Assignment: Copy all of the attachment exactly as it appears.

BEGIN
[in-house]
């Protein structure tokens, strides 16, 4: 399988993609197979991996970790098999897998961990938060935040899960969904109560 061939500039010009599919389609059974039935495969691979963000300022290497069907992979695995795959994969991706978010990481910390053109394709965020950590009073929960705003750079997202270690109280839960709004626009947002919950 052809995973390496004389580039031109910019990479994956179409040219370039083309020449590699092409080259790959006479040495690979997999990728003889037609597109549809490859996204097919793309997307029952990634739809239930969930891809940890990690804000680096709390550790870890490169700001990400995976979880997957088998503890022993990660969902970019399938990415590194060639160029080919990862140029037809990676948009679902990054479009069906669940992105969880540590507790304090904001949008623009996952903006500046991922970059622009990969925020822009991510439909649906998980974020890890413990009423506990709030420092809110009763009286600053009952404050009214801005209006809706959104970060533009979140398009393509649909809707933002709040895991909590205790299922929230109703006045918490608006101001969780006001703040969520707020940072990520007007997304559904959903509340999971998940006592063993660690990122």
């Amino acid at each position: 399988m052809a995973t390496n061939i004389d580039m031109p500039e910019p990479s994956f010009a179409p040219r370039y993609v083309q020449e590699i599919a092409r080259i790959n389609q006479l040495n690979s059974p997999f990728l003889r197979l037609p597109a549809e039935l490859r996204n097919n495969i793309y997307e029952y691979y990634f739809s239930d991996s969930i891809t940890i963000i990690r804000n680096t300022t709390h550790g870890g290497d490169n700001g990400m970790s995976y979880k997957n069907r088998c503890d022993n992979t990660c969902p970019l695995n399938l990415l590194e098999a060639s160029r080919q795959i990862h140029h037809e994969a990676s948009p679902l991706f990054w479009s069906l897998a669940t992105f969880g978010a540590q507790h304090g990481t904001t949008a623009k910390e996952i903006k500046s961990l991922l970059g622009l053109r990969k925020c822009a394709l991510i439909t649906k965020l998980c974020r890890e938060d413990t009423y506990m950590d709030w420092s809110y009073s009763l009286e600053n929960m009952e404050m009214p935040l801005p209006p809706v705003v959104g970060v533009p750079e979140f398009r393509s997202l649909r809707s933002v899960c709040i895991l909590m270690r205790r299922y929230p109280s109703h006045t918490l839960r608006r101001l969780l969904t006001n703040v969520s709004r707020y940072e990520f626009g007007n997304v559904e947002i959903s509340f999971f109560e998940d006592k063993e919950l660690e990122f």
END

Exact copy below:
[in-house]
């Protein structure tokens, strides 16, 4: 399988993609197979991996970790098999897998961990938060935040899960969904109560 061939500039010009599919389609059974039935495969691979963000300022290497069907992979695995795959994969991706978010990481910390053109394709965020950590009073929960705003750079997202270690109280839960709004626009947002919950 052809995973390496004389580039031109910019990479994956179409040219370039083309020449590699092409080259790959006479040495690979997999990728003889037609597109549809490859996204097919793309997307029952990634739809239930969930891809940890990690804000680096709390550790870890490169700001990400995976979880997957088998503890022993990660969902970019399938990415590194060639160029080919990862140029037809990676948009679902990054479009069906669940992105969880540590507790304090904001949008623009996952903006500046991922970059622009990969925020822009991510439909649906998980974020890890413990009423506990709030420092809110009763009286600053009952404050009214801005209006809706959104970060533009979140398009393509649909809707933002709040895991909590205790299922929230109703006045918490608006101001969780006001703040969520707020940072990520007007997304559904959903509340999971998940006592063993660690990122």
């Amino acid at each position: 399988m052809a995973t390496n061939i004389d580039m031109p500039e910019p990479s994956f010009a179409p040219r370039y993609v083309q020449e590699i599919a092409r080259i790959n389609q006479l040495n690979s059974p997999f990728l003889r197979l037609p597109a549809e039935l490859r996204n097919n495969i793309y997307e029952y691979y990634f739809s239930d991996s969930i891809t940890i963000i990690r804000n680096t300022t709390h550790g870890g290497d490169n700001g990400m970790s995976y979880k997957n069907r088998c503890d022993n992979t990660c969902p970019l695995n399938l990415l590194e098999a060639s160029r080919q795959i990862h140029h037809e994969a990676s948009p679902l991706f990054w479009s069906l897998a669940t992105f969880g978010a540590q507790h304090g990481t904001t949008a623009k910390e996952i903006k500046s961990l991922l970059g622009l053109r990969k925020c822009a394709l991510i439909t649906k965020l998980c974020r890890e938060d413990t009423y506990m950590d709030w420092s809110y009073s009763l009286e600053n929960m009952e404050m009214p935040l801005p209006p809706v705003v959104g970060v533009p750079e979140f398009r393509s997202l649909r809707s933002v899960c709040i895991l909590m270690r205790r299922y929230p109280s109703h006045t918490l839960r608006r101001l969780l969904t006001n703040v969520s709004r707020y940072e990520f626009g007007n997304v559904e947002i959903s509340f999971f109560e998940d006592k063993e919950l660690e990122f």